Day 1 - Close
Opening the batting was once the hardest position in Test Cricket. In heady days when pitches were prepared for cricket and not chief executives, the position demanded patience, technique and stubbornness. Gavaskar and Boycott.
These days Shane Watson will do. With a Test average of 19 and a first class record of 9 opening the batting, he looked a curious option. Yet England dished up a buffet of long-hops and half volleys and Watson tucked in. Adopting, like Trescothick four years ago, the gung-ho approach that a one-nil deficient affords, he powered Australia to a strong position.
For a team as mediocre as England have been in recent years, they are inexplicably complacent. Time and again they get ahead and promptly lose interest. It is a relief they didn’t bat first today.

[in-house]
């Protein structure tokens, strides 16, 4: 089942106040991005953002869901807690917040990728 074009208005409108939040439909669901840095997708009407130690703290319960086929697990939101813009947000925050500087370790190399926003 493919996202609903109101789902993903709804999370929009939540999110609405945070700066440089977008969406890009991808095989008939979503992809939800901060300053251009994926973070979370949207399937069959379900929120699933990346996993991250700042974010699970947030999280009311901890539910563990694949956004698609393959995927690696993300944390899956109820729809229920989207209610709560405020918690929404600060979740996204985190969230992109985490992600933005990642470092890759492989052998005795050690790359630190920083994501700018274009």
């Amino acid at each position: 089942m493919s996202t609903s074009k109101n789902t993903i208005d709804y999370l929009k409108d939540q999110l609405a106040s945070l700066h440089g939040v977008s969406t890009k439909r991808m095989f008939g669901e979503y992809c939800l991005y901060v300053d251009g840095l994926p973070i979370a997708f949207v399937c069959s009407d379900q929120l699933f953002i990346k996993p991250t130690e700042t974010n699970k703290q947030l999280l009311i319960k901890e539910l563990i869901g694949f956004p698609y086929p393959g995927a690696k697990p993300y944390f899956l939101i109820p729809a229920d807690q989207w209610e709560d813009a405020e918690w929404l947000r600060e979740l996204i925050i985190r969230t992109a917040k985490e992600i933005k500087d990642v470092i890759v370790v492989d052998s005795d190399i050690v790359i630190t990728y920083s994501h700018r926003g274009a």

Strauss retreated to his conservative worst as he reproduced captaincy clichés. When Graeme Swann’s effervescence brought a wicket, the spinner should have bowled for the rest of the day. Instead Strauss returned to Anderson, who suggested again that he is primarily a grey-weather bowler.
Ponting looks imperious and on a flat pitch if England are still napping tomorrow he could punish their carelessness.